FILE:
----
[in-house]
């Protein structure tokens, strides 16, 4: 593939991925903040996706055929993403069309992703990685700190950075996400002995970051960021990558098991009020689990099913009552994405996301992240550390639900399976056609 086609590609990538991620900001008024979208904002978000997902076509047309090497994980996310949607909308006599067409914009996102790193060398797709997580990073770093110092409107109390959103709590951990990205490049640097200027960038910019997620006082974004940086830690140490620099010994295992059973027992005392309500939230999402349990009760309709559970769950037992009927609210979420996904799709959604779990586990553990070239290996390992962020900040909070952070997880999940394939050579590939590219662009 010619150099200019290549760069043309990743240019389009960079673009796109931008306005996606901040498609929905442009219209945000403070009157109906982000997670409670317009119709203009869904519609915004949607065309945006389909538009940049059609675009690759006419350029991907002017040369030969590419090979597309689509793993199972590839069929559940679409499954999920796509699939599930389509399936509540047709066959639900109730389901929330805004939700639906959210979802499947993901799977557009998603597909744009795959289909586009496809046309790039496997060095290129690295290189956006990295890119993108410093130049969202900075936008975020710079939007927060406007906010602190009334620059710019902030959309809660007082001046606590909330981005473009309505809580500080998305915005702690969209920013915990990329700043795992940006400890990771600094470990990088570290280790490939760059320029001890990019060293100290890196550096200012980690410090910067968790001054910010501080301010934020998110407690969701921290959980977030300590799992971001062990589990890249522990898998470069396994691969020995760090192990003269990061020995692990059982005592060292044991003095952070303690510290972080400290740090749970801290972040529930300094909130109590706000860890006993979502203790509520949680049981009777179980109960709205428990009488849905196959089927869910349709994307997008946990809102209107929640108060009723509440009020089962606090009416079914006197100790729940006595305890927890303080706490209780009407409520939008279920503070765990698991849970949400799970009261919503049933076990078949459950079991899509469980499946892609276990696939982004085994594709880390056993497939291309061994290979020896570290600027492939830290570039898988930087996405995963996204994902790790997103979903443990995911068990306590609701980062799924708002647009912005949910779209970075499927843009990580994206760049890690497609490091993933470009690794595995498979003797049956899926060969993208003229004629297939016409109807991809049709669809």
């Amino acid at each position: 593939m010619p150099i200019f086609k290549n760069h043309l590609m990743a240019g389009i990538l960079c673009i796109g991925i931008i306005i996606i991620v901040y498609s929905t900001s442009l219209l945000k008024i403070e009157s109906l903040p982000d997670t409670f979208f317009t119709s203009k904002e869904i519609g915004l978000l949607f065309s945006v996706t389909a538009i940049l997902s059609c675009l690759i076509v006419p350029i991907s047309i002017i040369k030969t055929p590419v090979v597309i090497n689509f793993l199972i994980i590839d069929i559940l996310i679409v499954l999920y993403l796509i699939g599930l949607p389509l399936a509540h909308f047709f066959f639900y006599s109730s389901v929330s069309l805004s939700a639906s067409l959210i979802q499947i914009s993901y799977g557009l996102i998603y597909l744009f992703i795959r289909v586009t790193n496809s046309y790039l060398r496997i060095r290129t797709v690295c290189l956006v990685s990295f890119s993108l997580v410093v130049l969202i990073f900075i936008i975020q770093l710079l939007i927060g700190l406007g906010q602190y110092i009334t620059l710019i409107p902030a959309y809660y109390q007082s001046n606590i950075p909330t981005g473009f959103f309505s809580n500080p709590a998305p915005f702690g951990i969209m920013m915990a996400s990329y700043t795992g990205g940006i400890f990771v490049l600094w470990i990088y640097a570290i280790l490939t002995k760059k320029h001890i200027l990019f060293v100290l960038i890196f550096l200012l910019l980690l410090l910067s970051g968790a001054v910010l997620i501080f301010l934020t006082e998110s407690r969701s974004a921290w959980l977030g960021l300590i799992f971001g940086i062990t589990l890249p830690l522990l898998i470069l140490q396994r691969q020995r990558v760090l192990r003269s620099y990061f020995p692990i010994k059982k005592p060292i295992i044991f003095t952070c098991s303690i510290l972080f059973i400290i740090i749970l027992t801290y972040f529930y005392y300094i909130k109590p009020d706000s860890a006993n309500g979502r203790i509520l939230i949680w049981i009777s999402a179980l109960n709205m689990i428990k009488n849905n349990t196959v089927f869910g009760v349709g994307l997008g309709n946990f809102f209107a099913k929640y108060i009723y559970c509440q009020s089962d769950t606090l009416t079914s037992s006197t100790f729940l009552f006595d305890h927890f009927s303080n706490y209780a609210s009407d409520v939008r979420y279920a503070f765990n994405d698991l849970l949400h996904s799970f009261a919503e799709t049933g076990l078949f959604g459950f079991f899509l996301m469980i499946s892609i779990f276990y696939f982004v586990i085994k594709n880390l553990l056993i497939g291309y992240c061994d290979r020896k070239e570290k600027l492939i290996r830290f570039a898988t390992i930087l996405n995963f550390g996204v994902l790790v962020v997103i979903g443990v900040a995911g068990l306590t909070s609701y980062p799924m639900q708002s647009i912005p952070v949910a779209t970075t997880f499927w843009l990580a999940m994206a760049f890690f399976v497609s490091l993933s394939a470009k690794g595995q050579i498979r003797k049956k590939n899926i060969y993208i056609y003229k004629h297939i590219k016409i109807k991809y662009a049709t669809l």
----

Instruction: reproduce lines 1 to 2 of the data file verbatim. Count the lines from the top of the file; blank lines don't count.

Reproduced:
[in-house]
């Protein structure tokens, strides 16, 4: 593939991925903040996706055929993403069309992703990685700190950075996400002995970051960021990558098991009020689990099913009552994405996301992240550390639900399976056609 086609590609990538991620900001008024979208904002978000997902076509047309090497994980996310949607909308006599067409914009996102790193060398797709997580990073770093110092409107109390959103709590951990990205490049640097200027960038910019997620006082974004940086830690140490620099010994295992059973027992005392309500939230999402349990009760309709559970769950037992009927609210979420996904799709959604779990586990553990070239290996390992962020900040909070952070997880999940394939050579590939590219662009 010619150099200019290549760069043309990743240019389009960079673009796109931008306005996606901040498609929905442009219209945000403070009157109906982000997670409670317009119709203009869904519609915004949607065309945006389909538009940049059609675009690759006419350029991907002017040369030969590419090979597309689509793993199972590839069929559940679409499954999920796509699939599930389509399936509540047709066959639900109730389901929330805004939700639906959210979802499947993901799977557009998603597909744009795959289909586009496809046309790039496997060095290129690295290189956006990295890119993108410093130049969202900075936008975020710079939007927060406007906010602190009334620059710019902030959309809660007082001046606590909330981005473009309505809580500080998305915005702690969209920013915990990329700043795992940006400890990771600094470990990088570290280790490939760059320029001890990019060293100290890196550096200012980690410090910067968790001054910010501080301010934020998110407690969701921290959980977030300590799992971001062990589990890249522990898998470069396994691969020995760090192990003269990061020995692990059982005592060292044991003095952070303690510290972080400290740090749970801290972040529930300094909130109590706000860890006993979502203790509520949680049981009777179980109960709205428990009488849905196959089927869910349709994307997008946990809102209107929640108060009723509440009020089962606090009416079914006197100790729940006595305890927890303080706490209780009407409520939008279920503070765990698991849970949400799970009261919503049933076990078949459950079991899509469980499946892609276990696939982004085994594709880390056993497939291309061994290979020896570290600027492939830290570039898988930087996405995963996204994902790790997103979903443990995911068990306590609701980062799924708002647009912005949910779209970075499927843009990580994206760049890690497609490091993933470009690794595995498979003797049956899926060969993208003229004629297939016409109807991809049709669809």